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With a little help, you can learn how to upholster a bench yourself that’s just your style with these DIY upholstery tips from Honestly WTF.
If you’re the kind of person who obsessively collects fabrics and textiles – a vintage mudcloth here, an embroidered swath of salvaged kimono silk there – you’ve likely run into the very common conundrum of how best to display your treasured fabrics on a daily basis.
With this easy, DIY upholstered bench how-to from the talented people at Honestly WTF, you can turn your favourite piece of fabric into a functional piece of custom furniture that’s easier and more affordable to make than you might think. The best part? No sewing or carpentry skills are necessary for this upholstery project – as long as you can use a staple gun, you’re golden.
To begin learning how to upholster a bench, it’s best to start with a piece of plywood that’s pre-cut to your desired bench size; because most upholstery foam maxes out at 24 inches wide, you’ll want to keep your wood slab within that range, too. Make sure that whatever fabric you’ve chosen is at least 10 inches longer and wider than your plywood base.
To get started, position the plywood on top of the foam and trace its outline with a marker.
Cut the foam along the line with a pair of fabric shears.
Centre the cut foam over the fabric. Use a ruler and a fabric marking pencil to mark off a rectangle of fabric that is five inches wider than the foam on each side. Cut the fabric along the lines you’ve drawn.
Shop indigo fabrics similar to the one we used here.
Flip the fabric right side down and centre the foam on top of it.
Place the plywood directly on top of the foam, making sure that all three layers of materials remain centred.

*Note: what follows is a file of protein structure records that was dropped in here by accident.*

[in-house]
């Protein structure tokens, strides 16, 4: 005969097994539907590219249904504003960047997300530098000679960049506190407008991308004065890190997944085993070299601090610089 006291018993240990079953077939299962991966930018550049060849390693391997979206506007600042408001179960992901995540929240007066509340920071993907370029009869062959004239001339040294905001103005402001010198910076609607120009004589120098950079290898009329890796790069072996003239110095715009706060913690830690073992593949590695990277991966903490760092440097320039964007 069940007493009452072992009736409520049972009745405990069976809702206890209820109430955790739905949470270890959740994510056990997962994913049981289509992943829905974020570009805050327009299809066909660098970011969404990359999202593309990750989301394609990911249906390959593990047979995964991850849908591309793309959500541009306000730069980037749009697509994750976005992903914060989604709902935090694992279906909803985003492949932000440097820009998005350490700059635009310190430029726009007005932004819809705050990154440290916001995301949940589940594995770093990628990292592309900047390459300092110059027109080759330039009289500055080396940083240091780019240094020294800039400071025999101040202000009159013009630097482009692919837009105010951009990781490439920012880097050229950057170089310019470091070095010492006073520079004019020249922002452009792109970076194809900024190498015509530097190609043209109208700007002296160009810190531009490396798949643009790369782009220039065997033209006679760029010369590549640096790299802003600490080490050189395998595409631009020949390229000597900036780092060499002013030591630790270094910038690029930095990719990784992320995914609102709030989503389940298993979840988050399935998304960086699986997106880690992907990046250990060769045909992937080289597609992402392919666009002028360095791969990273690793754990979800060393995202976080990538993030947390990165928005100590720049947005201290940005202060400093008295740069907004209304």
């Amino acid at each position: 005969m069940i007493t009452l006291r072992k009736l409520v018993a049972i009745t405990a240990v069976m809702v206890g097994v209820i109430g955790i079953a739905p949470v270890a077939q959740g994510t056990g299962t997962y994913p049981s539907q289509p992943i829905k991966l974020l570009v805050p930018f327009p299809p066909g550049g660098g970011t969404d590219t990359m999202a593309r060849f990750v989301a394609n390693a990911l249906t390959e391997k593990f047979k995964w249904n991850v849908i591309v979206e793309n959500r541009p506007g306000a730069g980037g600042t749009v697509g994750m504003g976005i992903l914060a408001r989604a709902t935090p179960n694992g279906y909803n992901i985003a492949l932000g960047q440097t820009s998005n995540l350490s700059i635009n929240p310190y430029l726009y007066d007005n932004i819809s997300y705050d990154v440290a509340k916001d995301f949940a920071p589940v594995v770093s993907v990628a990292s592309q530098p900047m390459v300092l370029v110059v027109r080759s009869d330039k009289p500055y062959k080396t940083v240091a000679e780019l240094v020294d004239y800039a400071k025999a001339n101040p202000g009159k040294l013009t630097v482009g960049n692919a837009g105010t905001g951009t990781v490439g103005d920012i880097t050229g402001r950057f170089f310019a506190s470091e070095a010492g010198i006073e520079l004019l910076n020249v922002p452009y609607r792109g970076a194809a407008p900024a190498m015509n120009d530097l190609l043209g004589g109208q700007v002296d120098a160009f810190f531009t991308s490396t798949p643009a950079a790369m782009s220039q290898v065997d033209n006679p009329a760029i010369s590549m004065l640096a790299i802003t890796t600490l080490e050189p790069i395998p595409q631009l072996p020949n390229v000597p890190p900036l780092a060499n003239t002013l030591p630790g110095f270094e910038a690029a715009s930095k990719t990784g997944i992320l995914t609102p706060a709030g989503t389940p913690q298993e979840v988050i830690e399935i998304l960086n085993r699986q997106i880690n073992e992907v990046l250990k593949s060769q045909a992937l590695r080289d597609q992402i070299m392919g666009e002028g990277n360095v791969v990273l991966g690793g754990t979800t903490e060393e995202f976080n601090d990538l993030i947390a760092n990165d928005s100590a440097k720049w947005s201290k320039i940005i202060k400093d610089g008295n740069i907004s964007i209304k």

Starting at the centre of one of the longer sides, fold the fabric up and over the edge of the wood so that it conceals the layer of foam. Pull the fabric taut toward the centre of the wood, and staple it directly to the wood about an inch from its edge. Repeat at the centre of the opposite side. Continue stapling along each longer side, working from the centre to the edges and alternating between the left and right sides as you move outward. Note: Leave the last few inches of fabric at the corners unstapled – you’ll secure those sections last. Next, staple along the shorter sides of the wood, starting at the centre and working toward the edges as you did before. Stop before you reach the corners.
To finish a corner, pull the fabric taut toward the centre of the wood, then staple it in place. Next, fold in both sides of the remaining fabric to create two even pleats. Carefully hold each pleat in place as you staple them to the wood. Repeat on all four corners, then trim away any excess fabric.
While the bench is upside down, use a ruler and pencil to measure and mark a spot two inches in from each corner to position the hairpin legs. Use the legs’ mounting hardware as a guide to mark drill holes, then drill a pilot hole with a drill bit a few sizes smaller than the wood screws you’re using (this will make driving in the wood screws easier). Position a washer between the screw and the leg base, then attach the legs with the drill and wood screws.
After you've secured all four hairpin legs in place, trim away any remaining excess fabric.